This will no doubt be a business imperative for Chew, in finding a way to both grow the platform and to restructure the business to meet regulatory requirements both demanded by the US and Beijing. As will taking Bytedance through its initial public offering, something that has been rumoured about. According to Reuters, ByteDance has been considering whether to go for a standalone public listing for Douyin, the Chinese version of TikTok, or list some of its Chinese operations, including Douyin and news aggregator Jinri Toutiao, as a package in Hong Kong or Shanghai.

Why is Chew the man for the biggest job in tech?

So, who is this man with so much responsibility on his Singaporean shoulders? And more importantly, is he up to the job(s)? Well, he's used to working with billionaires, having worked for Russian billionaire Yuri Milner‘s internet investment firm DST for five years. In fact, it was here, at DST, in 2013 that Chew first came across Bytedance and where he led a team as early investors in ByteDance – what was then just a small startup housed in a Beijing residential flat.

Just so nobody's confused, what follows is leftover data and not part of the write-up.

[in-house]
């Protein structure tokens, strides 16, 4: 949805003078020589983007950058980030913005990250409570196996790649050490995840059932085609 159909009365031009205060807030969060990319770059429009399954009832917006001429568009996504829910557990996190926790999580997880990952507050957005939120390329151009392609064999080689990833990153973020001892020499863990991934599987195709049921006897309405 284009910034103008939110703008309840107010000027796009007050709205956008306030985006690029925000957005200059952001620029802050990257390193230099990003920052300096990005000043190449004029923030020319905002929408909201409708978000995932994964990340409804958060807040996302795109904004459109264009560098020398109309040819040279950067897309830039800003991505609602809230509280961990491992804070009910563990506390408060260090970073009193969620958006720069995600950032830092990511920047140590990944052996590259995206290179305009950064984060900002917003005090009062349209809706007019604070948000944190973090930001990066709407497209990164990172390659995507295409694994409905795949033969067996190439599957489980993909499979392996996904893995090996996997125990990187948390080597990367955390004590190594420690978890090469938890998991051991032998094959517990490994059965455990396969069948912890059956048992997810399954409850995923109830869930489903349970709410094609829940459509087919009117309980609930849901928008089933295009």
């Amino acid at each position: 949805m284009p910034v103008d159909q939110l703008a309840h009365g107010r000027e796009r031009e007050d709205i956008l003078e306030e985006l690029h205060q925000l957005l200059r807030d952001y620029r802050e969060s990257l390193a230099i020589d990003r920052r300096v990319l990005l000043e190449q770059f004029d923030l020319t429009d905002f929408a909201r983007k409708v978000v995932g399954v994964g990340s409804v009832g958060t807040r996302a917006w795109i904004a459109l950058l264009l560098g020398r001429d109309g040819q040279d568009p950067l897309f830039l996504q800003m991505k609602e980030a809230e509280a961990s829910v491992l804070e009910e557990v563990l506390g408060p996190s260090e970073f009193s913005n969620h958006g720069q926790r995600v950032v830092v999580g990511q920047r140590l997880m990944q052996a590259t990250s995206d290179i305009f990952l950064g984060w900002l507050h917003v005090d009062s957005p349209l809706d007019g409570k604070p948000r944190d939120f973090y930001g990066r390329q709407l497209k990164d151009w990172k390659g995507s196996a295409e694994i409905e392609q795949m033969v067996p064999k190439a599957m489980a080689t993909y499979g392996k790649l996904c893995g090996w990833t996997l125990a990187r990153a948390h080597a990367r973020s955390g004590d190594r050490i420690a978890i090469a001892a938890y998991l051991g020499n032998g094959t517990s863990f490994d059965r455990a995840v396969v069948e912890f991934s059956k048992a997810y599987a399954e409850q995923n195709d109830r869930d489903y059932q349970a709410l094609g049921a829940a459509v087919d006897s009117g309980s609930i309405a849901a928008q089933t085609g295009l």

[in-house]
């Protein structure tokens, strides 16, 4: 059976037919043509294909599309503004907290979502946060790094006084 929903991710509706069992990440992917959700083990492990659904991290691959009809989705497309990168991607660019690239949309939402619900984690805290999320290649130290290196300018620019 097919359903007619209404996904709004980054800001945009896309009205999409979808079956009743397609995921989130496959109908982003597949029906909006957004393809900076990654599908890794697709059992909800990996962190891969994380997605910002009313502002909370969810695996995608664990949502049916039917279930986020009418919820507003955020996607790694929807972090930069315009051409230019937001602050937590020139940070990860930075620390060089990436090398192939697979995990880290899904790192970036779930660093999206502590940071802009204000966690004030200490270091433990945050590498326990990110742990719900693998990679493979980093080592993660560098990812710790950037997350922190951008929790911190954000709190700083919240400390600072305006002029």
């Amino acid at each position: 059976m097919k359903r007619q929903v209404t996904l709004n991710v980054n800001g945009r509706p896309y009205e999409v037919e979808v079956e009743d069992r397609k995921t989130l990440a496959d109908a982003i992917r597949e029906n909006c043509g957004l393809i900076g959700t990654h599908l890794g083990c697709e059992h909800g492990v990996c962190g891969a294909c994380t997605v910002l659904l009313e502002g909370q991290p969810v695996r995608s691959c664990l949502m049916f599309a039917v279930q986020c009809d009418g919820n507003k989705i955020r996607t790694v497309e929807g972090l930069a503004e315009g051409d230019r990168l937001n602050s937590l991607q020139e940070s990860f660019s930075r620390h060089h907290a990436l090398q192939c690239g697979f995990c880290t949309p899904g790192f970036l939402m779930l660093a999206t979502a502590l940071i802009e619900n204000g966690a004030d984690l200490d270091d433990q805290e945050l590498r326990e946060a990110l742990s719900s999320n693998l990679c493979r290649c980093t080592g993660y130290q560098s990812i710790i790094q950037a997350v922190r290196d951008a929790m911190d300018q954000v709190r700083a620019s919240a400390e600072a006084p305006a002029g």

Chew's credentials are pretty impressive too. Not only does he have an economics degree from University College London and an MBA from the Harvard Business School, where he spent a summer working for a then startup (Facebook), but his experience in some of the world's top companies straddles both tech and finance.

Chew began his working life in investment banking at Goldman Sachs, where he focused on technology, media and telecoms’ investments, before joining private equity firm DST Investment Management as a partner for five years.

He then joined Chinese electronics giant Xiaomi as Chief Financial Officer, where he was the youngest of the C-suite and where he was not only instrumental in securing much-needed financing from investors, but oversaw the company’s Hong Kong IPO in 2018, one of the largest-ever Chinese tech listings and the first-ever IPO in Hong Kiong Stock Exchange to realise dual-class shares.

He spent six years at Xiaomi before being snapped up by Bytedance. And according to the man who hired him, billionaire founder and CEO of Bytedance, Zhang Yiming, Chew's "deep knowledge of the company and industry” will add "depth to the team, focusing on areas including corporate governance and long-term business initiatives. I believe Chew's accession can help us further expand our global business."

Watch this space.